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China adopts new rules for tighter internet censorship

Yesterday, China adopted a new set of rules to govern content on the internet. Released (in Chinese) by the country’s most powerful internet regulator, the Cyberspace Administration of China (CAC), the set of regulations addresses problems that other countries also face, such as misinformation and online fraud.

However, the main purpose of the new rules seems to be to give the authorities legal justifications to widely censor online content and punish those who create it, or rather to simplify and consolidate various laws that already served that purpose. China Law Translate has an English rendering of the new rules, and a summary of the content the rules proscribe and encourage. These include:

Encouraged: Spreading and explaining Party doctrine, with “Xi Jinping Thought on Socialism with Chinese Characteristics for a New Era” listed as priority number one; spreading the Core Socialist Values; and increasing China’s international influence.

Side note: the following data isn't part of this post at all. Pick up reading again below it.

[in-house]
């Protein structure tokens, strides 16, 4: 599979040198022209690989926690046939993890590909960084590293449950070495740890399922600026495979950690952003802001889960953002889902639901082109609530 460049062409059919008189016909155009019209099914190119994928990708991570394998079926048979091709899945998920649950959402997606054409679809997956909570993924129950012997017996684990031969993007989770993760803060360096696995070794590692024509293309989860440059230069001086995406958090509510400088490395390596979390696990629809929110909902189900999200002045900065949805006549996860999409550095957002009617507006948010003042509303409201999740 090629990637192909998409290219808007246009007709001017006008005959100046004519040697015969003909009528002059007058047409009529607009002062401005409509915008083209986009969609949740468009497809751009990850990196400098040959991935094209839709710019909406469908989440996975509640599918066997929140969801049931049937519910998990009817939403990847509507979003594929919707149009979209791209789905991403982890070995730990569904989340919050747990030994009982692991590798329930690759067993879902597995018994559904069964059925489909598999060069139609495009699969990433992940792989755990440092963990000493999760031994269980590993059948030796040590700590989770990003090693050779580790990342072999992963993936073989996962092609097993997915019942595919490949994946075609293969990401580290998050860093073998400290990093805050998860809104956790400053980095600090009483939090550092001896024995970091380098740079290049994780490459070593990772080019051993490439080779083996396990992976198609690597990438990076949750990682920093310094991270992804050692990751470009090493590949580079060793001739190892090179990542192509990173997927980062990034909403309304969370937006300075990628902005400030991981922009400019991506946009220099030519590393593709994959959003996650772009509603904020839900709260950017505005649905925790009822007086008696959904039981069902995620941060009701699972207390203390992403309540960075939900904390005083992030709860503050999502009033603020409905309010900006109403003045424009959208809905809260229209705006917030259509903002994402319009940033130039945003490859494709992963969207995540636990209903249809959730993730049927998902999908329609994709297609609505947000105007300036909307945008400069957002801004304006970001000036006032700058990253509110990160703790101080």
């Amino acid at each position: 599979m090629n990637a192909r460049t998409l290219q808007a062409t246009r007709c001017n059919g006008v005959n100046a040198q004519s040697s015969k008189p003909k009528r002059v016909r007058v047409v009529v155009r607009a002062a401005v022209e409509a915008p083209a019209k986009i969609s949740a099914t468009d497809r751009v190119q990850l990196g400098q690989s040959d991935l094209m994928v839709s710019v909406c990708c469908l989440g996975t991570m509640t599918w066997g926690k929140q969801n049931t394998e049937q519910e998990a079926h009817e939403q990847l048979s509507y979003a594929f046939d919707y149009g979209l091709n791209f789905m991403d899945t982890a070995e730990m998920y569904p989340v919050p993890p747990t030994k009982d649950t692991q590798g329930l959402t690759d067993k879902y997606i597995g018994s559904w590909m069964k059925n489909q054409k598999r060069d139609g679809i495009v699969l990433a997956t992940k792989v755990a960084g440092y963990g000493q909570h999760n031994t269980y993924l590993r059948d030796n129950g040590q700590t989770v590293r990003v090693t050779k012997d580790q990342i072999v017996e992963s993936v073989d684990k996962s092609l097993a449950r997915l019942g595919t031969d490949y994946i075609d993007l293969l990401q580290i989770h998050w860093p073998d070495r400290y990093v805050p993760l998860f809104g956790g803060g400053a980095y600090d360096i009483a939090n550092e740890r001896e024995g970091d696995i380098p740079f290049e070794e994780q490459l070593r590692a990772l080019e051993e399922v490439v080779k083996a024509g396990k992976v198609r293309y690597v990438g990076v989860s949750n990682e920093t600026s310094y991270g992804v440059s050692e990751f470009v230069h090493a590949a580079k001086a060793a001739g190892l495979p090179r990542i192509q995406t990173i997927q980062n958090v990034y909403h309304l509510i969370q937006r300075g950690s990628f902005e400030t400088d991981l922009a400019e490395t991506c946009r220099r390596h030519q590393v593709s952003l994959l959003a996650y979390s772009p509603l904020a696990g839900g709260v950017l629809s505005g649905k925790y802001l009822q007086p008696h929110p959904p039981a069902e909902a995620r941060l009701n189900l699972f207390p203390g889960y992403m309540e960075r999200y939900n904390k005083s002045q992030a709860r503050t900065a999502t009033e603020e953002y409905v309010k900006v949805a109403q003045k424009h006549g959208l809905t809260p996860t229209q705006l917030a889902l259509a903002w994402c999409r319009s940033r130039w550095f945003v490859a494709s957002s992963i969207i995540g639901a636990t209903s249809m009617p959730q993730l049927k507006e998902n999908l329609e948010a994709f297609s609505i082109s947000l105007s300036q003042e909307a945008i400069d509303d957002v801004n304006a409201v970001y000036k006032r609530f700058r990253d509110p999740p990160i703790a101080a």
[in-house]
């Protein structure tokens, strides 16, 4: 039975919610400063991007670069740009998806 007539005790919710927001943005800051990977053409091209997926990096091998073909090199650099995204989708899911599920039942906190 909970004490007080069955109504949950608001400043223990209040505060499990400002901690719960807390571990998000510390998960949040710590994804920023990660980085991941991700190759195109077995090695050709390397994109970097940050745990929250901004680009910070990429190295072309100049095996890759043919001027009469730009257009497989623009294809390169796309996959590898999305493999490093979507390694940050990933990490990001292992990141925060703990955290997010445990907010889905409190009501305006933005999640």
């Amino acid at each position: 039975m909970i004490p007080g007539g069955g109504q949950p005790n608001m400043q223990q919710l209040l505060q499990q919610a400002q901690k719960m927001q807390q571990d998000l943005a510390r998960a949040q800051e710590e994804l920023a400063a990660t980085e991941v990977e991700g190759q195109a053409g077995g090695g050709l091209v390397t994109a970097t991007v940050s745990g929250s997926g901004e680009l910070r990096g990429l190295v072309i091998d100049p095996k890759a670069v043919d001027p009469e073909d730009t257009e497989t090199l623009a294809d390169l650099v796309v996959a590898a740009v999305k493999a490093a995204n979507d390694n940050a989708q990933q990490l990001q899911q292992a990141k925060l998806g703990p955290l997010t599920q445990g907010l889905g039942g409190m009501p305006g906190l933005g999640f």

Negative: Sensationalizing headlines; sexual innuendo, suggestion, or enticement; gore and horror; and incitement of discrimination.

Illegal: Content endangering national security, divulging State secrets, subverting the national regime, and destroying national unity; content demeaning or denying the deeds and spirit of heroes and martyrs; content promoting terrorism or extremism; and content inciting ethnic hatred or ethnic discrimination, or destroying ethnic unity, etc.  

The new rules have already had their first victims. Radio Free Asia reports:

Large numbers of social media accounts were being shut down on Monday by content providers, who are obliged to police content published on their platforms, RFA has learned…

A new set of regulations took effect on Sunday warning content creators and their platforms that content that seeks to “hype” news stories including scandals and official wrongdoing or “improperly comments” on major news events will result in the deletion of user accounts.

—Jeremy Goldkorn

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Jeremy Goldkorn

Jeremy Goldkorn worked in China for 20 years as an editor and entrepreneur. He is editor-in-chief of SupChina, and co-founder of the Sinica Podcast.

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